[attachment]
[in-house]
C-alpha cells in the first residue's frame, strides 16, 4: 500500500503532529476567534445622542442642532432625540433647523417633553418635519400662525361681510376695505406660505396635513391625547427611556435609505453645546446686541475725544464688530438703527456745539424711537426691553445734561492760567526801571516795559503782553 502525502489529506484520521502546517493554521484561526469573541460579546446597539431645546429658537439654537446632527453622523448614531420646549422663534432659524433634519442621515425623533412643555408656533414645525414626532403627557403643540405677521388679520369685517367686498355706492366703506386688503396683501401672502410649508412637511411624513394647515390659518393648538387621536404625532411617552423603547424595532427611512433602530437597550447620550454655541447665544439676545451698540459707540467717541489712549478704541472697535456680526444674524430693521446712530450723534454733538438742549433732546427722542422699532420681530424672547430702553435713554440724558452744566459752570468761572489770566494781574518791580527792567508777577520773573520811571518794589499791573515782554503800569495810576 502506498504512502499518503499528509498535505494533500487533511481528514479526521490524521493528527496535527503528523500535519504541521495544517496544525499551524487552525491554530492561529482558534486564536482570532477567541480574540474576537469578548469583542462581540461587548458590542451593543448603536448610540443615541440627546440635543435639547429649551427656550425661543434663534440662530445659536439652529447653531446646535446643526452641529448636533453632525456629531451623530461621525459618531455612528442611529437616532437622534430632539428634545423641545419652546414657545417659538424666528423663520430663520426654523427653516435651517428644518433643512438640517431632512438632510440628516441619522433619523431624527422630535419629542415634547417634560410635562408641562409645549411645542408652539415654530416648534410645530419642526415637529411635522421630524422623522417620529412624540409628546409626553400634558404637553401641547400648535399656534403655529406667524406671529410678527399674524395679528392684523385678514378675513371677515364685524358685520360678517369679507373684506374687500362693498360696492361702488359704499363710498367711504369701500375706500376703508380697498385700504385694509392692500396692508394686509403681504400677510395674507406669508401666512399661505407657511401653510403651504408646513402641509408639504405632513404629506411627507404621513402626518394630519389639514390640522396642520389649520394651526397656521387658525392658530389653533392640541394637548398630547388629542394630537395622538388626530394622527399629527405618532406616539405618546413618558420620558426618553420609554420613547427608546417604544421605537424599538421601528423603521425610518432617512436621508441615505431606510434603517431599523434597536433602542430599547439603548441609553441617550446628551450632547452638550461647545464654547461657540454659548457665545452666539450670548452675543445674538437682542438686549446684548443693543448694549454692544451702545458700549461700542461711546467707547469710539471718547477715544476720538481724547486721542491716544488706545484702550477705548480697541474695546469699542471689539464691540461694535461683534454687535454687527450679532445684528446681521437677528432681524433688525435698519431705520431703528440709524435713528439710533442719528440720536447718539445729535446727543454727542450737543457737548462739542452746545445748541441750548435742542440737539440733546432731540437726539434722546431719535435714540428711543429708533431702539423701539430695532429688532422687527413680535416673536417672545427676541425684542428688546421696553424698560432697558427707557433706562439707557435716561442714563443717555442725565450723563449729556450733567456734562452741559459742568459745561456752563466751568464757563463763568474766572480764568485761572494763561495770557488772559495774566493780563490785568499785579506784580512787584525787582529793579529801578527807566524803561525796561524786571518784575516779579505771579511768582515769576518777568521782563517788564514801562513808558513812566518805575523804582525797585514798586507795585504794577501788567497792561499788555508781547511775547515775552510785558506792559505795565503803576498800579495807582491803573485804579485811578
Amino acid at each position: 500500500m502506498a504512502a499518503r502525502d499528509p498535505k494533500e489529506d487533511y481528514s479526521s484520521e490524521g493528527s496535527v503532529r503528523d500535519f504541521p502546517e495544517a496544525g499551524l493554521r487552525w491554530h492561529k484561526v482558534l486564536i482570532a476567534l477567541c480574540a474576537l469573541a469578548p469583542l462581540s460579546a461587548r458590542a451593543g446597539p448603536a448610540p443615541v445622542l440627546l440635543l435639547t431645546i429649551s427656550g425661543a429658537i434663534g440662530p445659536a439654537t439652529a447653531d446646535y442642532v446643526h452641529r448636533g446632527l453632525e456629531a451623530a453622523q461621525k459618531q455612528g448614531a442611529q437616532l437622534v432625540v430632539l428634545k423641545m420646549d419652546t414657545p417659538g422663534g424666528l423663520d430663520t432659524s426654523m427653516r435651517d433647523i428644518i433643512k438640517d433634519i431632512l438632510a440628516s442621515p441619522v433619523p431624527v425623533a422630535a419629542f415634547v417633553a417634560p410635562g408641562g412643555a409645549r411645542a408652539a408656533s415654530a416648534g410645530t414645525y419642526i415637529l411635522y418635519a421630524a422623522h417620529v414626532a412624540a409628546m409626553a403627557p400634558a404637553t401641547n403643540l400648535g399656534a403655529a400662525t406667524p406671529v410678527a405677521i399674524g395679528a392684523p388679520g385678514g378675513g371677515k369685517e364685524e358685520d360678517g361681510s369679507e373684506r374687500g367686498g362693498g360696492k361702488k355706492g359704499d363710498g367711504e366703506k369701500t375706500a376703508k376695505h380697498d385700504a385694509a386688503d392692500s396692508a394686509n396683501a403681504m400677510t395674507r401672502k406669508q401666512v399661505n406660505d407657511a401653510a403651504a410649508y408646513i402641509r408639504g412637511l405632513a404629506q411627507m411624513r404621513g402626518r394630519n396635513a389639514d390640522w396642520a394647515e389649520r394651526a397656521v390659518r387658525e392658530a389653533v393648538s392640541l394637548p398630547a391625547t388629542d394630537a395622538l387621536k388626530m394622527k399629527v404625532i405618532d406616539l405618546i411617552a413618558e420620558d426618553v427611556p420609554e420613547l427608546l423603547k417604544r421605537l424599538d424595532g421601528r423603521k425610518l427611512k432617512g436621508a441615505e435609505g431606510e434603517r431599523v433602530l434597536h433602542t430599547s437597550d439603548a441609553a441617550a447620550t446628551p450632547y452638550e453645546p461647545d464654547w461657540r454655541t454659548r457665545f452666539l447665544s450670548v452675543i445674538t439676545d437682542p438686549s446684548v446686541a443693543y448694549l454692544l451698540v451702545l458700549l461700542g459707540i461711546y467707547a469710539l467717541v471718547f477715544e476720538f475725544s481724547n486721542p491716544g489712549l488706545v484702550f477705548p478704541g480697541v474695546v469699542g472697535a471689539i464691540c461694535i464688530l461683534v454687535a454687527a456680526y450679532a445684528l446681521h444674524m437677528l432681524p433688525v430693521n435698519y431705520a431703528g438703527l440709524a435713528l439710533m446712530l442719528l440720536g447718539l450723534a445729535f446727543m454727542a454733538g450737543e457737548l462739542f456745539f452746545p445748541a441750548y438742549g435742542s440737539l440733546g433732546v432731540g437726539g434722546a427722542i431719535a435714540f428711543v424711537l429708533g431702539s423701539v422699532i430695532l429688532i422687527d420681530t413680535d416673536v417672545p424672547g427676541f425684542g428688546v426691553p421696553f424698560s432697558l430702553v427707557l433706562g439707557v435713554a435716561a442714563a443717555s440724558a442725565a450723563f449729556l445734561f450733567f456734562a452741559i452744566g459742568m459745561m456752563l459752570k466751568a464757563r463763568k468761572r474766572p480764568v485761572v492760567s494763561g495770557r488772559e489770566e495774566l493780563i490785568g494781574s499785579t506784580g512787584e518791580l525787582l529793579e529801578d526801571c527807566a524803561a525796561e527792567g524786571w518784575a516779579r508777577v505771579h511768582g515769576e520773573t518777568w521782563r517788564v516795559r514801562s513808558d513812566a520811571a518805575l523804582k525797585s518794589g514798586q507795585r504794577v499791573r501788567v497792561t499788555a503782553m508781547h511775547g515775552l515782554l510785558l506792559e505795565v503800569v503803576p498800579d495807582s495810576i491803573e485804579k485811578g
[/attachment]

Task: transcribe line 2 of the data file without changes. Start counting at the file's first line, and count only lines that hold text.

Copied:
C-alpha cells in the first residue's frame, strides 16, 4: 500500500503532529476567534445622542442642532432625540433647523417633553418635519400662525361681510376695505406660505396635513391625547427611556435609505453645546446686541475725544464688530438703527456745539424711537426691553445734561492760567526801571516795559503782553 502525502489529506484520521502546517493554521484561526469573541460579546446597539431645546429658537439654537446632527453622523448614531420646549422663534432659524433634519442621515425623533412643555408656533414645525414626532403627557403643540405677521388679520369685517367686498355706492366703506386688503396683501401672502410649508412637511411624513394647515390659518393648538387621536404625532411617552423603547424595532427611512433602530437597550447620550454655541447665544439676545451698540459707540467717541489712549478704541472697535456680526444674524430693521446712530450723534454733538438742549433732546427722542422699532420681530424672547430702553435713554440724558452744566459752570468761572489770566494781574518791580527792567508777577520773573520811571518794589499791573515782554503800569495810576 502506498504512502499518503499528509498535505494533500487533511481528514479526521490524521493528527496535527503528523500535519504541521495544517496544525499551524487552525491554530492561529482558534486564536482570532477567541480574540474576537469578548469583542462581540461587548458590542451593543448603536448610540443615541440627546440635543435639547429649551427656550425661543434663534440662530445659536439652529447653531446646535446643526452641529448636533453632525456629531451623530461621525459618531455612528442611529437616532437622534430632539428634545423641545419652546414657545417659538424666528423663520430663520426654523427653516435651517428644518433643512438640517431632512438632510440628516441619522433619523431624527422630535419629542415634547417634560410635562408641562409645549411645542408652539415654530416648534410645530419642526415637529411635522421630524422623522417620529412624540409628546409626553400634558404637553401641547400648535399656534403655529406667524406671529410678527399674524395679528392684523385678514378675513371677515364685524358685520360678517369679507373684506374687500362693498360696492361702488359704499363710498367711504369701500375706500376703508380697498385700504385694509392692500396692508394686509403681504400677510395674507406669508401666512399661505407657511401653510403651504408646513402641509408639504405632513404629506411627507404621513402626518394630519389639514390640522396642520389649520394651526397656521387658525392658530389653533392640541394637548398630547388629542394630537395622538388626530394622527399629527405618532406616539405618546413618558420620558426618553420609554420613547427608546417604544421605537424599538421601528423603521425610518432617512436621508441615505431606510434603517431599523434597536433602542430599547439603548441609553441617550446628551450632547452638550461647545464654547461657540454659548457665545452666539450670548452675543445674538437682542438686549446684548443693543448694549454692544451702545458700549461700542461711546467707547469710539471718547477715544476720538481724547486721542491716544488706545484702550477705548480697541474695546469699542471689539464691540461694535461683534454687535454687527450679532445684528446681521437677528432681524433688525435698519431705520431703528440709524435713528439710533442719528440720536447718539445729535446727543454727542450737543457737548462739542452746545445748541441750548435742542440737539440733546432731540437726539434722546431719535435714540428711543429708533431702539423701539430695532429688532422687527413680535416673536417672545427676541425684542428688546421696553424698560432697558427707557433706562439707557435716561442714563443717555442725565450723563449729556450733567456734562452741559459742568459745561456752563466751568464757563463763568474766572480764568485761572494763561495770557488772559495774566493780563490785568499785579506784580512787584525787582529793579529801578527807566524803561525796561524786571518784575516779579505771579511768582515769576518777568521782563517788564514801562513808558513812566518805575523804582525797585514798586507795585504794577501788567497792561499788555508781547511775547515775552510785558506792559505795565503803576498800579495807582491803573485804579485811578